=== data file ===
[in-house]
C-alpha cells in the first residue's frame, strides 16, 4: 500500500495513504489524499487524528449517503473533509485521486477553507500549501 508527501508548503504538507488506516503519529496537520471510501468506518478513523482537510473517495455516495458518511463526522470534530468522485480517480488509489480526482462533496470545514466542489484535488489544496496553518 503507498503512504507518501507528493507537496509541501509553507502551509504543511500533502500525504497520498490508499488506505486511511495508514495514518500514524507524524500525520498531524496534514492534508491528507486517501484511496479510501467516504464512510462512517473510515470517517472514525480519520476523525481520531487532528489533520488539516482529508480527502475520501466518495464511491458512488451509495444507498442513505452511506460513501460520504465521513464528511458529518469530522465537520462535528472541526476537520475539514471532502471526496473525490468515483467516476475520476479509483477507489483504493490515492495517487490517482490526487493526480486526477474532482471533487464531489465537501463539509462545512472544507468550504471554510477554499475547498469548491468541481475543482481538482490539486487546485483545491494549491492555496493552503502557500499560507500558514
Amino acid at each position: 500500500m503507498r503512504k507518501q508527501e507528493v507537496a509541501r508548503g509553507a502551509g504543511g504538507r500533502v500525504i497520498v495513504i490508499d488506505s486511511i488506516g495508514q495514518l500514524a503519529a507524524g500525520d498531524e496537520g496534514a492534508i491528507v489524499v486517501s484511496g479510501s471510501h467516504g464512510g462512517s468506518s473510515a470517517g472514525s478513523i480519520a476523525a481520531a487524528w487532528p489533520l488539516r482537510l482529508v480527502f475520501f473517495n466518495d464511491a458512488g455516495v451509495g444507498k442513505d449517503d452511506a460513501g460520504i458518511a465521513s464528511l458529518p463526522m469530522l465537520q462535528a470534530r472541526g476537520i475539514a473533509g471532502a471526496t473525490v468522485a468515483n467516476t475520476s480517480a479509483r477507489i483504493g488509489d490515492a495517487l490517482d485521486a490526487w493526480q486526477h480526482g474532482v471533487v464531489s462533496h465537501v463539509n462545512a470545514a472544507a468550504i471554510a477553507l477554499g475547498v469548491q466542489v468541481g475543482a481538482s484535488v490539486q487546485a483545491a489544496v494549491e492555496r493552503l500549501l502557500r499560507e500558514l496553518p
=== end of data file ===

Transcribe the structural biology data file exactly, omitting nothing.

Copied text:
[in-house]
C-alpha cells in the first residue's frame, strides 16, 4: 500500500495513504489524499487524528449517503473533509485521486477553507500549501 508527501508548503504538507488506516503519529496537520471510501468506518478513523482537510473517495455516495458518511463526522470534530468522485480517480488509489480526482462533496470545514466542489484535488489544496496553518 503507498503512504507518501507528493507537496509541501509553507502551509504543511500533502500525504497520498490508499488506505486511511495508514495514518500514524507524524500525520498531524496534514492534508491528507486517501484511496479510501467516504464512510462512517473510515470517517472514525480519520476523525481520531487532528489533520488539516482529508480527502475520501466518495464511491458512488451509495444507498442513505452511506460513501460520504465521513464528511458529518469530522465537520462535528472541526476537520475539514471532502471526496473525490468515483467516476475520476479509483477507489483504493490515492495517487490517482490526487493526480486526477474532482471533487464531489465537501463539509462545512472544507468550504471554510477554499475547498469548491468541481475543482481538482490539486487546485483545491494549491492555496493552503502557500499560507500558514
Amino acid at each position: 500500500m503507498r503512504k507518501q508527501e507528493v507537496a509541501r508548503g509553507a502551509g504543511g504538507r500533502v500525504i497520498v495513504i490508499d488506505s486511511i488506516g495508514q495514518l500514524a503519529a507524524g500525520d498531524e496537520g496534514a492534508i491528507v489524499v486517501s484511496g479510501s471510501h467516504g464512510g462512517s468506518s473510515a470517517g472514525s478513523i480519520a476523525a481520531a487524528w487532528p489533520l488539516r482537510l482529508v480527502f475520501f473517495n466518495d464511491a458512488g455516495v451509495g444507498k442513505d449517503d452511506a460513501g460520504i458518511a465521513s464528511l458529518p463526522m469530522l465537520q462535528a470534530r472541526g476537520i475539514a473533509g471532502a471526496t473525490v468522485a468515483n467516476t475520476s480517480a479509483r477507489i483504493g488509489d490515492a495517487l490517482d485521486a490526487w493526480q486526477h480526482g474532482v471533487v464531489s462533496h465537501v463539509n462545512a470545514a472544507a468550504i471554510a477553507l477554499g475547498v469548491q466542489v468541481g475543482a481538482s484535488v490539486q487546485a483545491a489544496v494549491e492555496r493552503l500549501l502557500r499560507e500558514l496553518p